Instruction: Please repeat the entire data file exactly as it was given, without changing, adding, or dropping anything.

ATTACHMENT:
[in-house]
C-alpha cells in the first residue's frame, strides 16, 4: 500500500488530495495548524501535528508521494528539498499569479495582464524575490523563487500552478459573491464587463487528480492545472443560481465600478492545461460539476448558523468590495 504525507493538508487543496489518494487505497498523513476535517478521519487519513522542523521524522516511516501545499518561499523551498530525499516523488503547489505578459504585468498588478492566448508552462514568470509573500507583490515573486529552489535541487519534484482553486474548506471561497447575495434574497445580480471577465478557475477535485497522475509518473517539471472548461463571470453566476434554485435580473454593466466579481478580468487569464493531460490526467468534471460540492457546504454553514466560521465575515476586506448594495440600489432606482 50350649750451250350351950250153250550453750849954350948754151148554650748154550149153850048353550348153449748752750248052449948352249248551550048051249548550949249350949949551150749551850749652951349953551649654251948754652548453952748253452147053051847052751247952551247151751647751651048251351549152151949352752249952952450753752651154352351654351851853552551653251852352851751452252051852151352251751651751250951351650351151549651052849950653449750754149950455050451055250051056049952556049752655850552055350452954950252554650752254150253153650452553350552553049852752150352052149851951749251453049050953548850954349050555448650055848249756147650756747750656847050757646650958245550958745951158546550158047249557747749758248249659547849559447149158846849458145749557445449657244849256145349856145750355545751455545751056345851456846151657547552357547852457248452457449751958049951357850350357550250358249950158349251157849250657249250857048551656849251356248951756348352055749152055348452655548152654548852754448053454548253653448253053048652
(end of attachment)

[in-house]
C-alpha cells in the first residue's frame, strides 16, 4: 500500500488530495495548524501535528508521494528539498499569479495582464524575490523563487500552478459573491464587463487528480492545472443560481465600478492545461460539476448558523468590495 504525507493538508487543496489518494487505497498523513476535517478521519487519513522542523521524522516511516501545499518561499523551498530525499516523488503547489505578459504585468498588478492566448508552462514568470509573500507583490515573486529552489535541487519534484482553486474548506471561497447575495434574497445580480471577465478557475477535485497522475509518473517539471472548461463571470453566476434554485435580473454593466466579481478580468487569464493531460490526467468534471460540492457546504454553514466560521465575515476586506448594495440600489432606482 50350649750451250350351950250153250550453750849954350948754151148554650748154550149153850048353550348153449748752750248052449948352249248551550048051249548550949249350949949551150749551850749652951349953551649654251948754652548453952748253452147053051847052751247952551247151751647751651048251351549152151949352752249952952450753752651154352351654351851853552551653251852352851751452252051852151352251751651751250951351650351151549651052849950653449750754149950455050451055250051056049952556049752655850552055350452954950252554650752254150253153650452553350552553049852752150352052149851951749251453049050953548850954349050555448650055848249756147650756747750656847050757646650958245550958745951158546550158047249557747749758248249659547849559447149158846849458145749557445449657244849256145349856145750355545751455545751056345851456846151657547552357547852457248452457449751958049951357850350357550250358249950158349251157849250657249250857048551656849251356248951756348352055749152055348452655548152654548852754448053454548253653448253053048652